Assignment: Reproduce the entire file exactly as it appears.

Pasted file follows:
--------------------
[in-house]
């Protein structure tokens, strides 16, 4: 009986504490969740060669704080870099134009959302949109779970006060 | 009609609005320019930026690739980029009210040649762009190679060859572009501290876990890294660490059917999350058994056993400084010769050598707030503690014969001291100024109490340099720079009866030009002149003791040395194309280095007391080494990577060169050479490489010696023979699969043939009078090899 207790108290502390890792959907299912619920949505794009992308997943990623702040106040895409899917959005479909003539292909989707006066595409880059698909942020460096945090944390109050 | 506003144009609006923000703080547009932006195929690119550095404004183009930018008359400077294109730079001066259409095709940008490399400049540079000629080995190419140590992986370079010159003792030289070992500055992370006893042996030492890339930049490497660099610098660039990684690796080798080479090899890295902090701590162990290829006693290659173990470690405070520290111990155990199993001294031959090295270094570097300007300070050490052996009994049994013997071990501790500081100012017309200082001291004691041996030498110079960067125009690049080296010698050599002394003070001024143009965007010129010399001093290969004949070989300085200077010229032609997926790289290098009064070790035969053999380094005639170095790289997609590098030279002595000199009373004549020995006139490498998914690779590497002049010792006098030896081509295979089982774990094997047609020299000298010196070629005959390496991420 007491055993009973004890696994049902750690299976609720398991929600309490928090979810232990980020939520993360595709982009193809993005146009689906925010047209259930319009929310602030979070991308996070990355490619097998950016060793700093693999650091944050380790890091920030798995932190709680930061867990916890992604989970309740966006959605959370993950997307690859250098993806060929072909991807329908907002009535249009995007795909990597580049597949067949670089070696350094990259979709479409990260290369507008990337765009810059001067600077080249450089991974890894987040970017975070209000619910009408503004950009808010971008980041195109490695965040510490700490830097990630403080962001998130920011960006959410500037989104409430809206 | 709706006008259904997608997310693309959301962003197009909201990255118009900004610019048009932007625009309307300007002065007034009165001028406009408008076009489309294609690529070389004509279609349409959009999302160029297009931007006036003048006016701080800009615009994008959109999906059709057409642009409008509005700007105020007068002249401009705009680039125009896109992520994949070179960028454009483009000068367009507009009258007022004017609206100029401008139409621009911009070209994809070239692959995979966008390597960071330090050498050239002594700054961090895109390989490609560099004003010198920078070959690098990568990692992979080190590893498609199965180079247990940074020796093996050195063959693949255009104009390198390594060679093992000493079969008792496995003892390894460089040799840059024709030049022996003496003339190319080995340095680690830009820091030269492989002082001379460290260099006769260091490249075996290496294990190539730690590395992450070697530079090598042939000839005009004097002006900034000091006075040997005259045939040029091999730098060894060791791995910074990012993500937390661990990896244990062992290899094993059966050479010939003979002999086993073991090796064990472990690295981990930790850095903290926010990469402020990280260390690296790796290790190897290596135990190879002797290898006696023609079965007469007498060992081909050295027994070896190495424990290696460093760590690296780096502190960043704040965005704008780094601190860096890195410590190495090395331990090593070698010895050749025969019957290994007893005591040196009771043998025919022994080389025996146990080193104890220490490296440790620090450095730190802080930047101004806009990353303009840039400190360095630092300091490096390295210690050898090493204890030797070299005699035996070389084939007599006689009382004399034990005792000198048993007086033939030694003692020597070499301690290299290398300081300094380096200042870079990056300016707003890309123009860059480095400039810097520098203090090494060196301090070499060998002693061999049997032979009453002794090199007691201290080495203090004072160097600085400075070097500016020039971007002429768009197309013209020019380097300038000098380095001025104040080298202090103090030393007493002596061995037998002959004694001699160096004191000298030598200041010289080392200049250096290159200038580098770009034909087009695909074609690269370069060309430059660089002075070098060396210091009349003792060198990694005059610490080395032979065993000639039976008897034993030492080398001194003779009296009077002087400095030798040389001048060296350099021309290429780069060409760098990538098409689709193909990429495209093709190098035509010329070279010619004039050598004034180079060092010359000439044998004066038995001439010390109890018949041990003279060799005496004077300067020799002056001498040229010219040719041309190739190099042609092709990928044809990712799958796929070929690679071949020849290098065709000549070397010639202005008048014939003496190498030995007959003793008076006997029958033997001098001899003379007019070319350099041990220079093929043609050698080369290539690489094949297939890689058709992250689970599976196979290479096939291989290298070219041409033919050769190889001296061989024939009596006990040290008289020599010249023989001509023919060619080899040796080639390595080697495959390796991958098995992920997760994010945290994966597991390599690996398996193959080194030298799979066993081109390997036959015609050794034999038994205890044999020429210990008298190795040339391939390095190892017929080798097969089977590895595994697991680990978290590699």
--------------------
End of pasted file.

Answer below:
[in-house]
């Protein structure tokens, strides 16, 4: 009986504490969740060669704080870099134009959302949109779970006060 | 009609609005320019930026690739980029009210040649762009190679060859572009501290876990890294660490059917999350058994056993400084010769050598707030503690014969001291100024109490340099720079009866030009002149003791040395194309280095007391080494990577060169050479490489010696023979699969043939009078090899 207790108290502390890792959907299912619920949505794009992308997943990623702040106040895409899917959005479909003539292909989707006066595409880059698909942020460096945090944390109050 | 506003144009609006923000703080547009932006195929690119550095404004183009930018008359400077294109730079001066259409095709940008490399400049540079000629080995190419140590992986370079010159003792030289070992500055992370006893042996030492890339930049490497660099610098660039990684690796080798080479090899890295902090701590162990290829006693290659173990470690405070520290111990155990199993001294031959090295270094570097300007300070050490052996009994049994013997071990501790500081100012017309200082001291004691041996030498110079960067125009690049080296010698050599002394003070001024143009965007010129010399001093290969004949070989300085200077010229032609997926790289290098009064070790035969053999380094005639170095790289997609590098030279002595000199009373004549020995006139490498998914690779590497002049010792006098030896081509295979089982774990094997047609020299000298010196070629005959390496991420 007491055993009973004890696994049902750690299976609720398991929600309490928090979810232990980020939520993360595709982009193809993005146009689906925010047209259930319009929310602030979070991308996070990355490619097998950016060793700093693999650091944050380790890091920030798995932190709680930061867990916890992604989970309740966006959605959370993950997307690859250098993806060929072909991807329908907002009535249009995007795909990597580049597949067949670089070696350094990259979709479409990260290369507008990337765009810059001067600077080249450089991974890894987040970017975070209000619910009408503004950009808010971008980041195109490695965040510490700490830097990630403080962001998130920011960006959410500037989104409430809206 | 709706006008259904997608997310693309959301962003197009909201990255118009900004610019048009932007625009309307300007002065007034009165001028406009408008076009489309294609690529070389004509279609349409959009999302160029297009931007006036003048006016701080800009615009994008959109999906059709057409642009409008509005700007105020007068002249401009705009680039125009896109992520994949070179960028454009483009000068367009507009009258007022004017609206100029401008139409621009911009070209994809070239692959995979966008390597960071330090050498050239002594700054961090895109390989490609560099004003010198920078070959690098990568990692992979080190590893498609199965180079247990940074020796093996050195063959693949255009104009390198390594060679093992000493079969008792496995003892390894460089040799840059024709030049022996003496003339190319080995340095680690830009820091030269492989002082001379460290260099006769260091490249075996290496294990190539730690590395992450070697530079090598042939000839005009004097002006900034000091006075040997005259045939040029091999730098060894060791791995910074990012993500937390661990990896244990062992290899094993059966050479010939003979002999086993073991090796064990472990690295981990930790850095903290926010990469402020990280260390690296790796290790190897290596135990190879002797290898006696023609079965007469007498060992081909050295027994070896190495424990290696460093760590690296780096502190960043704040965005704008780094601190860096890195410590190495090395331990090593070698010895050749025969019957290994007893005591040196009771043998025919022994080389025996146990080193104890220490490296440790620090450095730190802080930047101004806009990353303009840039400190360095630092300091490096390295210690050898090493204890030797070299005699035996070389084939007599006689009382004399034990005792000198048993007086033939030694003692020597070499301690290299290398300081300094380096200042870079990056300016707003890309123009860059480095400039810097520098203090090494060196301090070499060998002693061999049997032979009453002794090199007691201290080495203090004072160097600085400075070097500016020039971007002429768009197309013209020019380097300038000098380095001025104040080298202090103090030393007493002596061995037998002959004694001699160096004191000298030598200041010289080392200049250096290159200038580098770009034909087009695909074609690269370069060309430059660089002075070098060396210091009349003792060198990694005059610490080395032979065993000639039976008897034993030492080398001194003779009296009077002087400095030798040389001048060296350099021309290429780069060409760098990538098409689709193909990429495209093709190098035509010329070279010619004039050598004034180079060092010359000439044998004066038995001439010390109890018949041990003279060799005496004077300067020799002056001498040229010219040719041309190739190099042609092709990928044809990712799958796929070929690679071949020849290098065709000549070397010639202005008048014939003496190498030995007959003793008076006997029958033997001098001899003379007019070319350099041990220079093929043609050698080369290539690489094949297939890689058709992250689970599976196979290479096939291989290298070219041409033919050769190889001296061989024939009596006990040290008289020599010249023989001509023919060619080899040796080639390595080697495959390796991958098995992920997760994010945290994966597991390599690996398996193959080194030298799979066993081109390997036959015609050794034999038994205890044999020429210990008298190795040339391939390095190892017929080798097969089977590895595994697991680990978290590699």